Cyprus is a real conundrum. There are some people who categorically believe this is the real deal, the big one, the one we prudent people have all been waiting for. These people believe the U.S. market is about to start the Giant Repeal of the gains it's made. They want to sell the market wherever it opens, and then double-sell for good measure.
Others say that, until this weekend, you didn't even know Cyprus exists. They say it is all a one-off event, because its banks had been well-known hideaways for Russian mafia money, and everybody knows that except the lowly Cypriots who are stuck having to bank there. You literally came to the nuisance. These people are looking to buy the dip and end up longer than they were going into the session.
Then, somewhere in between, there are the ironic historian types. These people say that, when you go all moral-hazard and hurt innocent people, like the million Cypriots who use their native banks, you are triggering "a Lehman." That's correct if you decide the collateral damage of hurting innocent depositors is a small price to pay when teaching a lesson to a totally rogue banking system. In that case, you have to expect that the "better but not great" banking systems of Spain and Italy are next -- even though they have almost nothing in common at all with that of Cyprus.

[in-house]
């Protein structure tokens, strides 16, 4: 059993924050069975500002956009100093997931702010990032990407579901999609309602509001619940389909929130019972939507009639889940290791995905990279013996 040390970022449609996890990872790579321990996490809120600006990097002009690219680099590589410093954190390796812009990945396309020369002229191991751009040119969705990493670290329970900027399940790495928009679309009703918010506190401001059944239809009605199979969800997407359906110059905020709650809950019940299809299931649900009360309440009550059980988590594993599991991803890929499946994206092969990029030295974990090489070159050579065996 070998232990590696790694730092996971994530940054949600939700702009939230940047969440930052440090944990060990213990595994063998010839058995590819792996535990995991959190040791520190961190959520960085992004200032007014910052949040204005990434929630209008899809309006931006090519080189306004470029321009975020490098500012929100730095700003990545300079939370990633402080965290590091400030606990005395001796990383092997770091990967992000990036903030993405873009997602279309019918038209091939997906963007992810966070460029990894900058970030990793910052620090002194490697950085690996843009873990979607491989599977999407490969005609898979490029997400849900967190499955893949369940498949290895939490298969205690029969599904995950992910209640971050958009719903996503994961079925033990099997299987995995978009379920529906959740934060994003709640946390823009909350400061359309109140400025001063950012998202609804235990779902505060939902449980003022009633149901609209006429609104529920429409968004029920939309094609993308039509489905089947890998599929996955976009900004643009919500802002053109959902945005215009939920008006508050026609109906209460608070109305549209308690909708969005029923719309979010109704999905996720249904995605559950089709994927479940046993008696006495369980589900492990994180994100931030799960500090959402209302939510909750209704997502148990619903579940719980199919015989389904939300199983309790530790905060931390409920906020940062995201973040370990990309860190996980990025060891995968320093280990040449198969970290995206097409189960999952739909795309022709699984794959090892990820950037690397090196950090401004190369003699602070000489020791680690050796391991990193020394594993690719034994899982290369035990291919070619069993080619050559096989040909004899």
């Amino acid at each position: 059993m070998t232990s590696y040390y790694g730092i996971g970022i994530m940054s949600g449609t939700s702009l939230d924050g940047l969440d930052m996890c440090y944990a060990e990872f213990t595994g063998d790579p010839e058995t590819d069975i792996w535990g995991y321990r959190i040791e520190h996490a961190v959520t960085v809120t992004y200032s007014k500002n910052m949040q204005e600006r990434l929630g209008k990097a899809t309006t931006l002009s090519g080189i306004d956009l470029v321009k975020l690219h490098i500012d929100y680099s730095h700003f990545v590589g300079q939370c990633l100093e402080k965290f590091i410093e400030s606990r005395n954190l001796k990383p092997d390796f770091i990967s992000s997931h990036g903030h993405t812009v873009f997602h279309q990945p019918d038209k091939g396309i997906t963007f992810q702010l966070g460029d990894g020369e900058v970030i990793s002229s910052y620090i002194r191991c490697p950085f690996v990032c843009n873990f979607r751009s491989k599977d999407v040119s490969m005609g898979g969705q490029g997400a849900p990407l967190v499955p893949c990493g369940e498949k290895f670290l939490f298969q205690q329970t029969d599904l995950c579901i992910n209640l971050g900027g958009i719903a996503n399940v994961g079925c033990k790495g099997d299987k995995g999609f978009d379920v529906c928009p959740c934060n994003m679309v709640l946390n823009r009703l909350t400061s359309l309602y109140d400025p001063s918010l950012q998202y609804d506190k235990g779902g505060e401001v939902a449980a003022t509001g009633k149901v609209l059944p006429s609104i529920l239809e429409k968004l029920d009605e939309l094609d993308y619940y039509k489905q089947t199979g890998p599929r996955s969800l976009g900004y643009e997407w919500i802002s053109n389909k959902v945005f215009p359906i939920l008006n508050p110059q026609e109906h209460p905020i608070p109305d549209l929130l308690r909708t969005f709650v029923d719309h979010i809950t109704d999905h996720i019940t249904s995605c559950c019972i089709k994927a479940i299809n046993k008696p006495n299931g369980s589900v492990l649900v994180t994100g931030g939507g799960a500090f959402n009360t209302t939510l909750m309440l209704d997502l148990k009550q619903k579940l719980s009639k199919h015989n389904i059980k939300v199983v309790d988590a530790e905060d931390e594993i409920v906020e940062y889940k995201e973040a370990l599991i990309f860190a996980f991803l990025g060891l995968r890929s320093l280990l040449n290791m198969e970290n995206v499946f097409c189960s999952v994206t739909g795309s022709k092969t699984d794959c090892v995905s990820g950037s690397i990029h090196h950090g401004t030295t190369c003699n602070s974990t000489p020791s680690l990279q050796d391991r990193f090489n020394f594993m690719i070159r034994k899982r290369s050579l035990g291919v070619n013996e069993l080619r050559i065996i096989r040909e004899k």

This article originally appeared on March 18, 2013, on RealMoney. To read more content like this + see inside Jim Cramer's $3 Million portfolio for FREE Click Here NOW.To me the whole thing is a bit of an abstraction. As I told our colleague Doug Kass this weekend, never forget that the average portfolio manager in this country is thinking, rightly or wrongly, "What does this Cyprus thing have to do with the price-to-earnings ratio of Bristol-Myers (BMY)?" In other words, when the smoke clears, we will want to know why we sold Bristol-Myers because the European authorities put a tax on the depositors in a renegade banking system. Portfolio managers are tired of selling U.S. stocks for non-earnings-related issues like European banks, or sequestration or fiscal cliffs. They do, however, respect the idea of selling if Fed chief Ben Bernanke stops providing liquidity, as he might when we hear from the Federal Open Market Committee Wednesday.